On a day like today but in 1985, Cray Research launched the most powerful supercomputer on the market. Known as Cray 2, the computer moved away from the company’s flagship design that was used in science fiction movies. Although on the other hand, it was the first to reach 1.9 GFLOPS thanks to its four processors.
Cray’s new supercomputer reached 244 MHz speed, something that would not surprise anyone today. As a reference, an entry-level smartphone like the Xiaomi Redmi 9C has an eight-core 2 GHz processor. Still, it is important to mention the contribution of Cray 2 to the world of computing.
Cray 2 was the first Cray supercomputer model to use multiple processing units. Seymour Cray solved this through the use of novel packaged ECL integrated circuits. To overcome the bottleneck, his engineers integrated 10 smaller computers into the system. These dealt with external disk or tape storage, thus throwing the data into memory when the processor was busy.
A local memory block connected to the four processors through a very fast bus was later implemented. The memory was fed with data by a foreground processor, something we know today as the loading or storage unit. To solve the size problem, Seymour Cray designed packaged circuit boards that used liquid immersion cooling.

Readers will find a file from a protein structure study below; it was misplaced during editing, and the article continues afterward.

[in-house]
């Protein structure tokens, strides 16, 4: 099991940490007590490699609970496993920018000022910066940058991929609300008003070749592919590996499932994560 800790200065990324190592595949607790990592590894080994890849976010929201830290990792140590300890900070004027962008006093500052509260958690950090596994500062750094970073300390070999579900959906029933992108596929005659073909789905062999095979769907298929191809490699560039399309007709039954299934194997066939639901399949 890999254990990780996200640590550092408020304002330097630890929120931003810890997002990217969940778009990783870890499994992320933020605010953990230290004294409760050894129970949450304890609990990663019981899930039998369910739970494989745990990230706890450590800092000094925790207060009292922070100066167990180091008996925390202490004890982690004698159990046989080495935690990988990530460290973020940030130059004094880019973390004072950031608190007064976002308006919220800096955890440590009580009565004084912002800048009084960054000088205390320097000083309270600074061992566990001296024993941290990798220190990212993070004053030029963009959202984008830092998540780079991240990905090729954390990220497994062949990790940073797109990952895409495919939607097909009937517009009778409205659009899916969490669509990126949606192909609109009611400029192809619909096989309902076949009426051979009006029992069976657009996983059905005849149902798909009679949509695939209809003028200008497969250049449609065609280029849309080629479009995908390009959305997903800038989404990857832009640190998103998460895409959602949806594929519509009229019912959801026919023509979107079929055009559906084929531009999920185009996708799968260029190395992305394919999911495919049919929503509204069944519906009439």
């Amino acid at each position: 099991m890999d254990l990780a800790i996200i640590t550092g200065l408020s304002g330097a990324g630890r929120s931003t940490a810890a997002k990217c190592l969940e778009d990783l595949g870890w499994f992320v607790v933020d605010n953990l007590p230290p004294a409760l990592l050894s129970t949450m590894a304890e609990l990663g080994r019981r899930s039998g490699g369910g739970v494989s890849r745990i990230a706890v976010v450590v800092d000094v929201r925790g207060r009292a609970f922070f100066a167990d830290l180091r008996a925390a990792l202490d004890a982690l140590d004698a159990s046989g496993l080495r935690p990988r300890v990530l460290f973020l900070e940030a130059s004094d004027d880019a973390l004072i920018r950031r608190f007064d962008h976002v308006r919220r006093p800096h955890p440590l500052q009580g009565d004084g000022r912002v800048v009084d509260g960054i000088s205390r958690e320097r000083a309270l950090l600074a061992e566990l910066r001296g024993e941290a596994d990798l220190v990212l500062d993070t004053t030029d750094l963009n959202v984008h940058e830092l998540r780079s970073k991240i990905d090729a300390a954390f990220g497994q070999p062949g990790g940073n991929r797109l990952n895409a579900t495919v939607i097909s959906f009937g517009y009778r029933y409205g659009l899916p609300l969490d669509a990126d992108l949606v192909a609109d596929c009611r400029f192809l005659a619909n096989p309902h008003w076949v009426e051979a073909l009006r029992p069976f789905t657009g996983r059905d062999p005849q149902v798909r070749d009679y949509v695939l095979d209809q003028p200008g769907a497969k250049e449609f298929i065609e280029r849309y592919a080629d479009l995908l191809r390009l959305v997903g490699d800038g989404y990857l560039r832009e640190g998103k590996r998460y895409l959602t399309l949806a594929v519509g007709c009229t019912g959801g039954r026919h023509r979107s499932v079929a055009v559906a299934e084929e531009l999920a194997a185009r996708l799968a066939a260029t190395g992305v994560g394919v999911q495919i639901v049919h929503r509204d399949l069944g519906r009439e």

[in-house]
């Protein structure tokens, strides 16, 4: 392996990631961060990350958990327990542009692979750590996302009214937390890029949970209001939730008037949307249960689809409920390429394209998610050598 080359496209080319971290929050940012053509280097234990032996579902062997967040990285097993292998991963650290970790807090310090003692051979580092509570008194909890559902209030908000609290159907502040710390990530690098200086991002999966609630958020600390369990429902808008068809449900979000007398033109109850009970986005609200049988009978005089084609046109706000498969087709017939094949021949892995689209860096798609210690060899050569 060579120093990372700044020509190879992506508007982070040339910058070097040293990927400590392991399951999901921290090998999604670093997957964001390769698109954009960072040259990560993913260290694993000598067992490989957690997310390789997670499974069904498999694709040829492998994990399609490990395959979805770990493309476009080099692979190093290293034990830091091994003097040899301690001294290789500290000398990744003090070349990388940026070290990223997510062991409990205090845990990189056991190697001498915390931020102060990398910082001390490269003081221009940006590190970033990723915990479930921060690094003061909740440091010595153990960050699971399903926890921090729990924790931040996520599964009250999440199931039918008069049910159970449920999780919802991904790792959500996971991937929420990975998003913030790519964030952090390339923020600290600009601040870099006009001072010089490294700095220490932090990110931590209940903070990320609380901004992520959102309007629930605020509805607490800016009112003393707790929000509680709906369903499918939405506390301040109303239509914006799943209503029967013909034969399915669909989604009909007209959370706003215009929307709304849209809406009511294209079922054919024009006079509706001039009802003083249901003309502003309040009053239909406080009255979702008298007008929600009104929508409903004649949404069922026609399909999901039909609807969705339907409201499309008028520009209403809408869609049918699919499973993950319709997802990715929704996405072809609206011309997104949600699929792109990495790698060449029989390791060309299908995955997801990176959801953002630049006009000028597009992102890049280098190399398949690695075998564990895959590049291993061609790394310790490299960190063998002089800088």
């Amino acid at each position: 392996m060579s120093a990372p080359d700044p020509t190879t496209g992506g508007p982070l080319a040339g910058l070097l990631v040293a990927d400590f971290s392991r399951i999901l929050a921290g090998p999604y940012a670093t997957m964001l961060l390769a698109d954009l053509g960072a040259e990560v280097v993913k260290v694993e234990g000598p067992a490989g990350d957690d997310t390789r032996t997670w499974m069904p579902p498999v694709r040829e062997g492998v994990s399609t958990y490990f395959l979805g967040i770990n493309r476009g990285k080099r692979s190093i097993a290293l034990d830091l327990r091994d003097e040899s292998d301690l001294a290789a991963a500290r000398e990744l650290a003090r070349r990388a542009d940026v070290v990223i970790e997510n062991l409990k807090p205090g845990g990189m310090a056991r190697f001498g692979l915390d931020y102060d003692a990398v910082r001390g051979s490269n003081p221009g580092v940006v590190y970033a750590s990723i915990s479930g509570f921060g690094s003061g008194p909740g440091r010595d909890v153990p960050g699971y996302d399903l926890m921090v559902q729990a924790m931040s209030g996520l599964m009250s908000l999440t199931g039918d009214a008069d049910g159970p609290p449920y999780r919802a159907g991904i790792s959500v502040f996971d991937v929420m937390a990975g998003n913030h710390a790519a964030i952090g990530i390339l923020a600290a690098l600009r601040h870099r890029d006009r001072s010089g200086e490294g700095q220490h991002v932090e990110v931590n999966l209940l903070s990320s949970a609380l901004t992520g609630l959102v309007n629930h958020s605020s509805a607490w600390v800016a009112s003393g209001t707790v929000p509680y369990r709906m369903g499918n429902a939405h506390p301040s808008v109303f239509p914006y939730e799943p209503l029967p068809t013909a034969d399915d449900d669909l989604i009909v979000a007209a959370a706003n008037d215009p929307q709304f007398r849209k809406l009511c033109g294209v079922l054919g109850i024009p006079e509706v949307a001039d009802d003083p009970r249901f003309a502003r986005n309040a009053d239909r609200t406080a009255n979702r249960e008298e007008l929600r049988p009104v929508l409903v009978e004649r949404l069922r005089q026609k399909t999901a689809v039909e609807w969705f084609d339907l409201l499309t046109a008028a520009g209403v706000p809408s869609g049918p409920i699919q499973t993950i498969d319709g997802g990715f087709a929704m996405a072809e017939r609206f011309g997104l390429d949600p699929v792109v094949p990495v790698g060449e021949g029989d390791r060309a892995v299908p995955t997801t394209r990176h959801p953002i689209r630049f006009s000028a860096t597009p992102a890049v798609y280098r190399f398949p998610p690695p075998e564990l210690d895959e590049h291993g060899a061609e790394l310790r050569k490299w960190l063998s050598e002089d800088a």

Although liquid cooling is a popular solution we see in powerful gaming computers, doing so in 1985 was a feat. Cray 2 was immersed in a fluorocarbon-based liquid refrigerant manufactured by 3M. Thanks to this feature, the supercomputer earned the nickname “Bubbles”, as the circuits reached such high temperatures that the liquid boiled and could be seen on the glass panels.
Unlike its predecessor, the Cray22 did not enjoy the same popularity and turned out to be a failure. Its high price – $15 million – and months of delay relegated it to the background. The supercomputer was used in nuclear weapons research by the US. It later found space in some universities because it used a Unix-like operating system.
Advances in circuit packaging forced Cray to change her appearance, leaving behind Steve Chen’s sleek design that included long panels and seats. Later the company returned to the original design with the Cray Y-MP. The latter has a cameo in the 1992 film, The Snoops, with Robert Redford and Dan Aykroyd.
Although a modern-day smartphone is infinitely more powerful than the Cray-2, this supercomputer held the title of the world’s fastest until 1990.